Trump, who rarely admits regret, told The Washington Post last year that he regretted having tried to pressure his brother to join the family business - something Fred, who had long wanted to be a pilot had no interest in doing.

“It was just not his thing. . . . I think the mistake that we made was we assumed that everybody would like it. That would be the biggest mistake. . . . There was sort of a double pressure put on him,” Trump told the paper.

Trump has also cited his brother’s struggle with alcohol as one of one of the reasons he doesn’t drink.

Publisher Simon & Schuster announced Monday that they would be publishing the book two weeks early, on July 14, citing “extraordinary interest.” The revised date came after a New York appellate court cleared the way for the book’s publication following a legal challenge.

Robert Trump, the president’s younger brother, had sued Mary Trump to block publication of a book, arguing in legal papers that Mary Trump was subject to a 20-year-old agreement between family members that no one would publish accounts involving the core family members without their approval.

A judge last week left in place a restraint that blocked Mary Trump and any agent of hers from distributing the book, but the court made clear it was not considering Simon & Schuster to be covered by the ruling.

In the book, Mary Trump said she didn’t take her uncle’s run for the presidency seriously when he first ran.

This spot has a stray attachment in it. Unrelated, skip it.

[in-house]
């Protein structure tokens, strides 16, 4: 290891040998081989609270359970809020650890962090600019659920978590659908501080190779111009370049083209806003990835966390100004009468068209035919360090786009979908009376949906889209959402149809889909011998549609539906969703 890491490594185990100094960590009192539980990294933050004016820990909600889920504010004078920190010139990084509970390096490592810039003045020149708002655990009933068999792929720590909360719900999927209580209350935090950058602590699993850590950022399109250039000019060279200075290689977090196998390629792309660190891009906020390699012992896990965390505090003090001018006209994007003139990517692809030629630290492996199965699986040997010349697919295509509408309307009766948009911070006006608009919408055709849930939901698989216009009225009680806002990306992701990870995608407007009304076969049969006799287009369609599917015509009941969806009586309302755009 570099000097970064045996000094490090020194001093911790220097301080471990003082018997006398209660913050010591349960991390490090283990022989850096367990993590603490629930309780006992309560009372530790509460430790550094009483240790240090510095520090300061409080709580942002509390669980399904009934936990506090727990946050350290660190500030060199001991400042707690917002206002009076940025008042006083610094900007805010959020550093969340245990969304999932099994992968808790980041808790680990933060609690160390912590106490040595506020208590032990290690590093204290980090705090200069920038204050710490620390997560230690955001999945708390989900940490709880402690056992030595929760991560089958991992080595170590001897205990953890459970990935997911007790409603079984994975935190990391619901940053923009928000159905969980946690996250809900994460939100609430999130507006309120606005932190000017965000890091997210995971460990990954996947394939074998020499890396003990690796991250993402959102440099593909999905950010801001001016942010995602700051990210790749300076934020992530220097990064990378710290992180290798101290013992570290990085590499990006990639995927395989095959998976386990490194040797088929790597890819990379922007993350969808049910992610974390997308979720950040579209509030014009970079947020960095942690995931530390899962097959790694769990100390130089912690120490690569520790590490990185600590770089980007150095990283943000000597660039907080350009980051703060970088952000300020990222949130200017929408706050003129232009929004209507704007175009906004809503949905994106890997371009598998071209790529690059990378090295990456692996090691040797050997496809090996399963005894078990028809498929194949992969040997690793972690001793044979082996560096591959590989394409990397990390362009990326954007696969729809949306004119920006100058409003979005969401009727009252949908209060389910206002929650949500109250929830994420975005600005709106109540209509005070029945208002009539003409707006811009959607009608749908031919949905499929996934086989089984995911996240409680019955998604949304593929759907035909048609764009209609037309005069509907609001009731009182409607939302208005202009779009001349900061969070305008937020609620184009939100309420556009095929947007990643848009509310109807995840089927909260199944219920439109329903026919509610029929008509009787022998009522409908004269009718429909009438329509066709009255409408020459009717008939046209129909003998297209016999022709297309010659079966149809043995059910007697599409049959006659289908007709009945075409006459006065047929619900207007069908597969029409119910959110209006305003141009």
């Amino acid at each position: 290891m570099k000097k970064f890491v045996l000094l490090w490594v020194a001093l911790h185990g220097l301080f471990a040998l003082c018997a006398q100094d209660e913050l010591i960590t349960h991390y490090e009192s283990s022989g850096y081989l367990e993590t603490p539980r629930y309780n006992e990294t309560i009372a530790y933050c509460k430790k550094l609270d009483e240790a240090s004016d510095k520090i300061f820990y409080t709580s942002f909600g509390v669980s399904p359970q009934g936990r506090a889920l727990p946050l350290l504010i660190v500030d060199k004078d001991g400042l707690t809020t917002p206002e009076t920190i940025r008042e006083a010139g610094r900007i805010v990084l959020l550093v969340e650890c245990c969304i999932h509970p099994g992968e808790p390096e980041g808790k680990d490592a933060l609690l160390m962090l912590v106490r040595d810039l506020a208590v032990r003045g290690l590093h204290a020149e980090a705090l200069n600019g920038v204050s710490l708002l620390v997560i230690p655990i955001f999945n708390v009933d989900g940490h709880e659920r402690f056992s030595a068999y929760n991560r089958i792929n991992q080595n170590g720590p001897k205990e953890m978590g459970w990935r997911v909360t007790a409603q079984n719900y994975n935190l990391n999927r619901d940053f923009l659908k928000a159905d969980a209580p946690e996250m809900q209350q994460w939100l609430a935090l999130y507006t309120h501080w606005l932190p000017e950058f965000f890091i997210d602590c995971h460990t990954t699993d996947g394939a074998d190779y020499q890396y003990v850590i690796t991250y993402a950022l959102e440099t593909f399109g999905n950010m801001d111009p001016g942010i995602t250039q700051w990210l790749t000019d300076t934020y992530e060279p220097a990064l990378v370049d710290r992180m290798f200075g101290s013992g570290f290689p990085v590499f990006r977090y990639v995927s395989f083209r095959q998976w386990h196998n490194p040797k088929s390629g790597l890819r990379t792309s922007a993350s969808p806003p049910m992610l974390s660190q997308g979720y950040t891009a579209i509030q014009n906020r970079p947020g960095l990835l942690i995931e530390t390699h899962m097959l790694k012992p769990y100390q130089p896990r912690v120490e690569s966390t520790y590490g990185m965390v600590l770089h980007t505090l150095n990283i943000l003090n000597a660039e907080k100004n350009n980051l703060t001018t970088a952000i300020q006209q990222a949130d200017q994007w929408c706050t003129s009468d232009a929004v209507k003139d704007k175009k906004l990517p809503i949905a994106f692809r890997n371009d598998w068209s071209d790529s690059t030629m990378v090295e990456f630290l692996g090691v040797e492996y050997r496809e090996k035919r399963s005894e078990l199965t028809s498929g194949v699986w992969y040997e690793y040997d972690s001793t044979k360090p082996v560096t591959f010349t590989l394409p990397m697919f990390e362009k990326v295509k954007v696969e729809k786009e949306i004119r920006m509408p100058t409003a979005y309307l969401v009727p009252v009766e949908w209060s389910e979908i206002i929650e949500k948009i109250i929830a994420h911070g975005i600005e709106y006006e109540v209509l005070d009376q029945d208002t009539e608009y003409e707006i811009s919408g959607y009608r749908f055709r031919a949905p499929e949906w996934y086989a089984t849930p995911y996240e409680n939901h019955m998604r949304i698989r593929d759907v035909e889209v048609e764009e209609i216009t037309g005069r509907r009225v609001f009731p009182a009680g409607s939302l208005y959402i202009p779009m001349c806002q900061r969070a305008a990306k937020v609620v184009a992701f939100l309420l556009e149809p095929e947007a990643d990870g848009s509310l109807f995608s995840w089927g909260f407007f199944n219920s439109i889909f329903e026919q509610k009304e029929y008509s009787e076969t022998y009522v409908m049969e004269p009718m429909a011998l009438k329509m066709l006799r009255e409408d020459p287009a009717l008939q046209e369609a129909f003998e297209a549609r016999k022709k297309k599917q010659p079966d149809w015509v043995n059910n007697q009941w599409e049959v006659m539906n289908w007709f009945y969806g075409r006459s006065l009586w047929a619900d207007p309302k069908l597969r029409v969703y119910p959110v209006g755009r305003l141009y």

“'He’s a clown,' my aunt Maryanne said during one of our regular lunches at the time. ‘This will never happen.’”

“I agreed,” Mary Trump wrote.

She said she declined an invitation to attend her uncle’s election-night party in New York City four years ago, convinced she “wouldn’t be able to contain my euphoria when Clinton’s victory was announced.”

Instead, she found herself wandering around her house a few hours after Trump’s victory was announced, fearful voters “had chosen to turn this country into a macro version of my malignantly dysfunctional family.”

She writes that current challenges have weakened the president's usual tools for shielding himself from blame.

“His ability to control unfavorable situations by lying, spinning, and obfuscating has diminished to the point of impotence in the midst of the tragedies we are currently facing,” she writes.

“His egregious and arguably intentional mishandling of the current catastrophe has led to a level of pushback and scrutiny that he's never experienced before, increasing his belligerence and need for petty revenge as he withholds vital funding, personal protective equipment, and ventilators that your tax dollars have paid for from states whose governors don't kiss his ass sufficiently," Mary Trump wrote.

White House press secretary Kayleigh McEnany said of the book: “It’s ridiculous, absurd accusations that have absolutely no bearing in truth. I have yet to see the book, but it is a book of falsehoods.”

White House counselor Kellyanne Conway said in an interview with Fox News that “there are too many books out there that are never fact checked,” adding: “I believe family matters should be family matters.”


By LARRY NEUMEISTER and JILL COLVIN, Associated Press